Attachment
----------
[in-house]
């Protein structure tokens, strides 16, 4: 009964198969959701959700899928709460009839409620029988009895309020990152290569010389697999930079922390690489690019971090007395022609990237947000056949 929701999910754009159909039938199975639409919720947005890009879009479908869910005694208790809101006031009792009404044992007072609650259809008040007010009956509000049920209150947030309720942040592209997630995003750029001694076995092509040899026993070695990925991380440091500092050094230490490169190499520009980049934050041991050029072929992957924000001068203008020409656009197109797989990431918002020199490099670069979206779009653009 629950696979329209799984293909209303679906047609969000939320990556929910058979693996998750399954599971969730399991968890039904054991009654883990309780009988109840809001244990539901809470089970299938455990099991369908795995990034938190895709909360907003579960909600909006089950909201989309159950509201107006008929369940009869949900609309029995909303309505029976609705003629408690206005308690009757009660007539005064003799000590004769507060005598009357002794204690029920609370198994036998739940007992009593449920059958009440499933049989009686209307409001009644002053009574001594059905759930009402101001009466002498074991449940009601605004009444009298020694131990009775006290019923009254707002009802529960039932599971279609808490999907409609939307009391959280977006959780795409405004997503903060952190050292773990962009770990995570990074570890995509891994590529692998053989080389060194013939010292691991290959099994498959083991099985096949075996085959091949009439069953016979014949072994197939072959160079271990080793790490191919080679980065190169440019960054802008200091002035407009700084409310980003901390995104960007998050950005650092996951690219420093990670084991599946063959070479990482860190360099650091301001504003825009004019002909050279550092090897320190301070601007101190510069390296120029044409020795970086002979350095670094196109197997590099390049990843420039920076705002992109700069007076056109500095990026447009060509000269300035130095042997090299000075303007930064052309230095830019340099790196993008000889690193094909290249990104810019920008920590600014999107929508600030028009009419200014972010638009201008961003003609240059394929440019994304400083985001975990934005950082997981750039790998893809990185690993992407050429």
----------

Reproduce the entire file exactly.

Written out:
[in-house]
């Protein structure tokens, strides 16, 4: 009964198969959701959700899928709460009839409620029988009895309020990152290569010389697999930079922390690489690019971090007395022609990237947000056949 929701999910754009159909039938199975639409919720947005890009879009479908869910005694208790809101006031009792009404044992007072609650259809008040007010009956509000049920209150947030309720942040592209997630995003750029001694076995092509040899026993070695990925991380440091500092050094230490490169190499520009980049934050041991050029072929992957924000001068203008020409656009197109797989990431918002020199490099670069979206779009653009 629950696979329209799984293909209303679906047609969000939320990556929910058979693996998750399954599971969730399991968890039904054991009654883990309780009988109840809001244990539901809470089970299938455990099991369908795995990034938190895709909360907003579960909600909006089950909201989309159950509201107006008929369940009869949900609309029995909303309505029976609705003629408690206005308690009757009660007539005064003799000590004769507060005598009357002794204690029920609370198994036998739940007992009593449920059958009440499933049989009686209307409001009644002053009574001594059905759930009402101001009466002498074991449940009601605004009444009298020694131990009775006290019923009254707002009802529960039932599971279609808490999907409609939307009391959280977006959780795409405004997503903060952190050292773990962009770990995570990074570890995509891994590529692998053989080389060194013939010292691991290959099994498959083991099985096949075996085959091949009439069953016979014949072994197939072959160079271990080793790490191919080679980065190169440019960054802008200091002035407009700084409310980003901390995104960007998050950005650092996951690219420093990670084991599946063959070479990482860190360099650091301001504003825009004019002909050279550092090897320190301070601007101190510069390296120029044409020795970086002979350095670094196109197997590099390049990843420039920076705002992109700069007076056109500095990026447009060509000269300035130095042997090299000075303007930064052309230095830019340099790196993008000889690193094909290249990104810019920008920590600014999107929508600030028009009419200014972010638009201008961003003609240059394929440019994304400083985001975990934005950082997981750039790998893809990185690993992407050429």